Imaging Galaxies

The York University Astronomical Observatory is an undergrad driven research and public outreach machine. Even located under the light-polluted skies of Toronto, it’s still able to do some pretty great imaging. A while back, I tested my hand at astrophotography with some decent results:

The Whirlpool Galaxy, aka M51
The Whirlpool Galaxy, aka M51
The Black Eye Galaxy, aka M64
The Black Eye Galaxy, aka M64

While they certainly aren’t Hubble quality, I was pretty happy with what I got. Note isn’t the best the York Observatory can do, the undergrads have some pretty serious talent. Check out the website (linked above) to see some of their great work.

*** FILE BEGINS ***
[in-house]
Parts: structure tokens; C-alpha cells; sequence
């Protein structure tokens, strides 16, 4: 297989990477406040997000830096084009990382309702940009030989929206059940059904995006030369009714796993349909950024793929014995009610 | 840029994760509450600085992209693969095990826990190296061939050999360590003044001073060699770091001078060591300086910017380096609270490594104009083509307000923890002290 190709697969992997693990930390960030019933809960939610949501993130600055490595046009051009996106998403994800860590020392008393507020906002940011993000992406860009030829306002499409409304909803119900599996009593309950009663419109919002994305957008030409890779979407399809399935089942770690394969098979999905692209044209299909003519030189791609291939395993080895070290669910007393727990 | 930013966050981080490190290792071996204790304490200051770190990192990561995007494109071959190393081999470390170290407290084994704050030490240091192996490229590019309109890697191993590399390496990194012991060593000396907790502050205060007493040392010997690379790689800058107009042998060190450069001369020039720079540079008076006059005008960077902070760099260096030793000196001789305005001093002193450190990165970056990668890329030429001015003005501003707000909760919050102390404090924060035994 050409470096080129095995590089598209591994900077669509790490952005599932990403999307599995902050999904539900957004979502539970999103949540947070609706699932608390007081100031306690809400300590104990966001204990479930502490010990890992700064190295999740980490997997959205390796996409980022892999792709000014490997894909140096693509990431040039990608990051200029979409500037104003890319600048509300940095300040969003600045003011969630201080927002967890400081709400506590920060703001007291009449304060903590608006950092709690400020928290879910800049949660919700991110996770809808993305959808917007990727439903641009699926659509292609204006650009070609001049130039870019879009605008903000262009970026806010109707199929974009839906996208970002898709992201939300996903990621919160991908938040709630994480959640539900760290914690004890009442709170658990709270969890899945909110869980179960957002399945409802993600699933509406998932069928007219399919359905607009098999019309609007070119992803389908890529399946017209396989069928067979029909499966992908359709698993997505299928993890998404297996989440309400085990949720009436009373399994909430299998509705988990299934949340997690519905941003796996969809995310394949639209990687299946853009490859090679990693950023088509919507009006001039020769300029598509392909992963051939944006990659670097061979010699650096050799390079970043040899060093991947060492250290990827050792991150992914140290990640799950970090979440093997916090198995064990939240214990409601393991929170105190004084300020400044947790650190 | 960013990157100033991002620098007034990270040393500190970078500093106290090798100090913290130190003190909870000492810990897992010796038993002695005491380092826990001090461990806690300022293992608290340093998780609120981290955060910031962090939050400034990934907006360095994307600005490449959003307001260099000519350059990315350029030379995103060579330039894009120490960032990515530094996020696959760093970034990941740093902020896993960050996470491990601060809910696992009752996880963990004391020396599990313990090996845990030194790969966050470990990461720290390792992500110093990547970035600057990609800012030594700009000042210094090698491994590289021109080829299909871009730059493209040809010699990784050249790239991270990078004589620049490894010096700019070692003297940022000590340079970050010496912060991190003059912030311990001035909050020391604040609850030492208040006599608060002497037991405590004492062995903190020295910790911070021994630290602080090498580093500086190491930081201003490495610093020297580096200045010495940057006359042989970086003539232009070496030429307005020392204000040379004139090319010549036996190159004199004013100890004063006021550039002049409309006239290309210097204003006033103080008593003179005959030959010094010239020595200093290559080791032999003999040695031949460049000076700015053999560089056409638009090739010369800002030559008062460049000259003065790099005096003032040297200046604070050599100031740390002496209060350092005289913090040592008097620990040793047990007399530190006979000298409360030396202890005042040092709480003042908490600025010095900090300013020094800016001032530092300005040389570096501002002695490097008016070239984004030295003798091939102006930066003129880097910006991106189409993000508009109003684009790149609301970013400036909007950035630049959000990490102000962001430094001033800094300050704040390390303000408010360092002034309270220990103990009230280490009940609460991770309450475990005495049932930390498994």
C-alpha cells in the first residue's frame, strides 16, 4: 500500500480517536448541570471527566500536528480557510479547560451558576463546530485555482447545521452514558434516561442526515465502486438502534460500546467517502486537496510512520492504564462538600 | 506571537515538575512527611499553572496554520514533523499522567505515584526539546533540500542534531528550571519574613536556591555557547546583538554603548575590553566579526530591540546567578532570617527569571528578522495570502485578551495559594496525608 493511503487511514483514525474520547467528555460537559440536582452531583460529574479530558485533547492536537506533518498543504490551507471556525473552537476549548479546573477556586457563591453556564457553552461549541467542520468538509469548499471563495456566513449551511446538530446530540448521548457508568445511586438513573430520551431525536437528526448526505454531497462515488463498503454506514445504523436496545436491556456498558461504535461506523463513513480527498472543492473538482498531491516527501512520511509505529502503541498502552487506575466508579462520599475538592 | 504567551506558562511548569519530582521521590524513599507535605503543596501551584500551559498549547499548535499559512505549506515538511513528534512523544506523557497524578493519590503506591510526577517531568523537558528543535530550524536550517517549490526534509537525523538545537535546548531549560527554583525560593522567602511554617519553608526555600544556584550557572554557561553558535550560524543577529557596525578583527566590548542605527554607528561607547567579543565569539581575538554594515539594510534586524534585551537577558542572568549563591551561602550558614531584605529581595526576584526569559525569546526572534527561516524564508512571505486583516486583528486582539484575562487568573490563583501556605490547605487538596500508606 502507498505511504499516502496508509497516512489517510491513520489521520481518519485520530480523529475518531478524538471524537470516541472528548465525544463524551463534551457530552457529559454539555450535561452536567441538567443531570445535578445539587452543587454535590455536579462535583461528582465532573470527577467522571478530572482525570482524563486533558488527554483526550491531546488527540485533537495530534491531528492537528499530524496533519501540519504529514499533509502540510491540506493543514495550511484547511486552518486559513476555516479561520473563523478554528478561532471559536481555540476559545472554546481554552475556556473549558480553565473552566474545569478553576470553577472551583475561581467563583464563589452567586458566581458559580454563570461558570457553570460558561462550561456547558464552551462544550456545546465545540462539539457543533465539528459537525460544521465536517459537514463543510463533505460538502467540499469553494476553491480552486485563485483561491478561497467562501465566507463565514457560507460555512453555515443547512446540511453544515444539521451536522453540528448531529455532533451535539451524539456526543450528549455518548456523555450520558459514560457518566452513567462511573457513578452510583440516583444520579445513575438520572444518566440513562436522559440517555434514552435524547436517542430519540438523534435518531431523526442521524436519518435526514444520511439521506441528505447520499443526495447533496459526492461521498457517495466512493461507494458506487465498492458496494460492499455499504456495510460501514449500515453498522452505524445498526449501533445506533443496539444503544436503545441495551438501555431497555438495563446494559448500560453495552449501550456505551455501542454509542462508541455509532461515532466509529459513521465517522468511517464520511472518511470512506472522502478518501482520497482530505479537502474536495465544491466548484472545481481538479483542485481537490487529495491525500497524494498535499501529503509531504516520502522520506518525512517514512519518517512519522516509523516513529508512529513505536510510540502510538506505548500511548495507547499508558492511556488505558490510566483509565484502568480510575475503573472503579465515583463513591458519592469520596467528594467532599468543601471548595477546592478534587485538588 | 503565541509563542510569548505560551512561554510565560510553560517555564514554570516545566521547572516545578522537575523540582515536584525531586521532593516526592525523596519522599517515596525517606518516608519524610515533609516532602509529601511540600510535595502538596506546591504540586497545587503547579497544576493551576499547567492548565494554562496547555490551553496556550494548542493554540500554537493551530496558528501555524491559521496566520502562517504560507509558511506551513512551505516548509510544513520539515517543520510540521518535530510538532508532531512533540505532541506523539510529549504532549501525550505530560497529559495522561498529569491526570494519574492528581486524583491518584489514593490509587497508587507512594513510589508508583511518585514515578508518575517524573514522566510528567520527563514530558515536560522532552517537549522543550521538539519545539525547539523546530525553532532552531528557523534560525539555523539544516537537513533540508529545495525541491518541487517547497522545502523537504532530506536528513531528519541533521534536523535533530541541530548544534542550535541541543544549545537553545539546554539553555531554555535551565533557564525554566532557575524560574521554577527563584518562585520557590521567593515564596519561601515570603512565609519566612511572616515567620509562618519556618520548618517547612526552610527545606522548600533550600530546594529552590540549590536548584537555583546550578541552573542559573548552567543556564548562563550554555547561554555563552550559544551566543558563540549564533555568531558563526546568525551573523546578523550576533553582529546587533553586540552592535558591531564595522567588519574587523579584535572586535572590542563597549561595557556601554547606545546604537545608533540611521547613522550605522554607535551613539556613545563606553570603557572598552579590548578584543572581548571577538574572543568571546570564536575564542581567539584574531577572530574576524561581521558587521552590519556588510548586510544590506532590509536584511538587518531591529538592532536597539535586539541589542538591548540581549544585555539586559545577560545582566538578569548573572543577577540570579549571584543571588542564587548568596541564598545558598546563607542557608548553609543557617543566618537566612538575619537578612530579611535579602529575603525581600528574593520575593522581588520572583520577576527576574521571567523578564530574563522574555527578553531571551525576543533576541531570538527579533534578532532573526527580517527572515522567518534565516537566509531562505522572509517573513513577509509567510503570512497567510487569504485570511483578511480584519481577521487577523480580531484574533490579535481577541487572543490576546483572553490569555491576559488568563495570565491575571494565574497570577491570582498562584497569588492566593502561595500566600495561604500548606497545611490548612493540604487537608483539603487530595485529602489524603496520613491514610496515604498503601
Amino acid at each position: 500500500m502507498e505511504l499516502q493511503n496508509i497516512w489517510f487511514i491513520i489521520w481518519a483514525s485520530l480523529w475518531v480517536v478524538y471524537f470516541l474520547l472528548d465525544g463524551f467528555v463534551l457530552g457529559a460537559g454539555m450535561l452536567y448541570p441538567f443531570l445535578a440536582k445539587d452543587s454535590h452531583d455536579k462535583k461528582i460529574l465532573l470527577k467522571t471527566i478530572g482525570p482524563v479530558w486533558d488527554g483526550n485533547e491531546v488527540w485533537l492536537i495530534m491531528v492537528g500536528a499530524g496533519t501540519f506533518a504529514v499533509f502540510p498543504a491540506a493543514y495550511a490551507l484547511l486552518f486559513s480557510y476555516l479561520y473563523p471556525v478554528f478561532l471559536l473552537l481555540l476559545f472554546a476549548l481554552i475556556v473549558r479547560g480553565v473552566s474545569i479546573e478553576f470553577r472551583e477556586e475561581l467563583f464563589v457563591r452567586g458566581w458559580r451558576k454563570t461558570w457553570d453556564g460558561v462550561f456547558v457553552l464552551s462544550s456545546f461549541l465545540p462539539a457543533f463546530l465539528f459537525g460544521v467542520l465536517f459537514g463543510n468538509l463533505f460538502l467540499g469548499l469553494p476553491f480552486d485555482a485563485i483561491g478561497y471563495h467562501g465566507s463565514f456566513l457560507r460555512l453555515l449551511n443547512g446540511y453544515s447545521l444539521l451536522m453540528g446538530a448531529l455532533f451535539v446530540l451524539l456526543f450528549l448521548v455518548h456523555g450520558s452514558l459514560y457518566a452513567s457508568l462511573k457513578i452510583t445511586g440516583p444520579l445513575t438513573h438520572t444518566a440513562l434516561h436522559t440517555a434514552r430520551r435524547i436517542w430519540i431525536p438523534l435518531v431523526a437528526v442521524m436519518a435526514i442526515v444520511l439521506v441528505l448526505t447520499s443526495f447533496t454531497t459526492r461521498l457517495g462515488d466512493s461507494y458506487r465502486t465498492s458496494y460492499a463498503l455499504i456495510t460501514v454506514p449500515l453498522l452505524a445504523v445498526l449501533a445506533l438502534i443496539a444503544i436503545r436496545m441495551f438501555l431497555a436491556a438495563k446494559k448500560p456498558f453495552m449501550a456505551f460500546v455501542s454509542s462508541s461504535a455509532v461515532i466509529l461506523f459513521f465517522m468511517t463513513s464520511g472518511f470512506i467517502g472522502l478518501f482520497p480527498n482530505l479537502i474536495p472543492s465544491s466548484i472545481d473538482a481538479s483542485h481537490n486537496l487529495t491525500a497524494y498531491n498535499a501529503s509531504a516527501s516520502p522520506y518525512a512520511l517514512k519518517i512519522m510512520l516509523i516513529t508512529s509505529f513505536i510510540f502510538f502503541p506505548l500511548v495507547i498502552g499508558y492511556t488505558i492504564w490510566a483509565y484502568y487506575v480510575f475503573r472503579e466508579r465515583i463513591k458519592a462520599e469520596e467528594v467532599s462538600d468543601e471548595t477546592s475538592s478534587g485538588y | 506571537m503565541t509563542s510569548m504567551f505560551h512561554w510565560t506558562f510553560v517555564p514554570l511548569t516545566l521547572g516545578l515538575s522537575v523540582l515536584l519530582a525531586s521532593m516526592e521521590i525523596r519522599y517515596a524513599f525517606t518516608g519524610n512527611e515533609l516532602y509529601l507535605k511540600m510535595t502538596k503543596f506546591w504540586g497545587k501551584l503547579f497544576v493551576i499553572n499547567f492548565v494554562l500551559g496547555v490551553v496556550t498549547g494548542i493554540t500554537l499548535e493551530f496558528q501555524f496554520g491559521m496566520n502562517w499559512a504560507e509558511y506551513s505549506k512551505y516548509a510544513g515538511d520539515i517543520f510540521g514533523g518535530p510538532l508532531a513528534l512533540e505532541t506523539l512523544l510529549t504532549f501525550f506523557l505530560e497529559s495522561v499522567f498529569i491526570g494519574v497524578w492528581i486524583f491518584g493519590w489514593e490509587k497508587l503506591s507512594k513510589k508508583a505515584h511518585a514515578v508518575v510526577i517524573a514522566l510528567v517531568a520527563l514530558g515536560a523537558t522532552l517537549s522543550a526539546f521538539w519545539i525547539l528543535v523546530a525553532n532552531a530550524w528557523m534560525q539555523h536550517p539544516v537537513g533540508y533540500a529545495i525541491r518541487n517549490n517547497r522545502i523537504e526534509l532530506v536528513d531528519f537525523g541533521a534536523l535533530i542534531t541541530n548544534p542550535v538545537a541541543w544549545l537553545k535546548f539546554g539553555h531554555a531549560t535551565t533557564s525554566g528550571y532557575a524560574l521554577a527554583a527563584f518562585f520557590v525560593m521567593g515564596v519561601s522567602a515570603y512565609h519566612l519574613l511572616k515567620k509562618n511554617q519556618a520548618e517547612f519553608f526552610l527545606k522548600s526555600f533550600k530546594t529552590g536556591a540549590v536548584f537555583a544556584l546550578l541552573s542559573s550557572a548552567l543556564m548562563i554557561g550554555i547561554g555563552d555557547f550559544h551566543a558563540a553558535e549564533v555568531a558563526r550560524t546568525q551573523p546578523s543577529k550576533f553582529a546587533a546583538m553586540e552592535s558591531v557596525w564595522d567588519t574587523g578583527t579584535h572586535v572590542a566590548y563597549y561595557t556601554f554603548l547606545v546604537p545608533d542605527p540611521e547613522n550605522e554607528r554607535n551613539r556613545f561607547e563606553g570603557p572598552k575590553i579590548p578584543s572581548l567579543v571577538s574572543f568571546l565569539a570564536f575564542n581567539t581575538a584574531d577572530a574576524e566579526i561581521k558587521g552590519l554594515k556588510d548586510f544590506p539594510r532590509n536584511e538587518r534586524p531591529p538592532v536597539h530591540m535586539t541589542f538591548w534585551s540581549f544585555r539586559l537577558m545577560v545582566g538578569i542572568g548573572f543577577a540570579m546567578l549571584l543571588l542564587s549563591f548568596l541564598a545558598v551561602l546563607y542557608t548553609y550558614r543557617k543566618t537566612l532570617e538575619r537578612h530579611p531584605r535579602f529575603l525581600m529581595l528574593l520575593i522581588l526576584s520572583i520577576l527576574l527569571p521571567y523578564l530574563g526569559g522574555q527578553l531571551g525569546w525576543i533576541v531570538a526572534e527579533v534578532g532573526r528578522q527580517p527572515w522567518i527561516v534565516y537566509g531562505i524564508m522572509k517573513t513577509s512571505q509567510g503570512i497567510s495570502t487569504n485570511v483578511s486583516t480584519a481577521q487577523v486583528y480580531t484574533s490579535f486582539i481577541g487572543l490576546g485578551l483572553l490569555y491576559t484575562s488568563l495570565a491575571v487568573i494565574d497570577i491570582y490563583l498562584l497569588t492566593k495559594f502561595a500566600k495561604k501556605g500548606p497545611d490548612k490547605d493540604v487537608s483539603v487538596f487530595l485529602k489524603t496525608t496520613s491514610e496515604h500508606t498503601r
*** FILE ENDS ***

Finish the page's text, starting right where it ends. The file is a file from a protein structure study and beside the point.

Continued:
Side story: The objects have the designation M51 and M64 because they are part of the original Messier Catalog created by Charles Messier, a French astronomer who lived from 1730-1817. Messier was a comet hunter. As he toured the night sky looking for comets, he would often run across fuzzy objects (nebulae, clusters, galaxies, etc.) that he didn’t want to mistake for comets in the future. As a result he compiled these objects into the now famous list of ‘Messier objects.’ His original final version of the list was 103 objects long; since then 7 more have been added to make a final total of 110. Nowadays, the Messier Objects are a bunch of fantastic targets for both amateur and professional astronomers alike.

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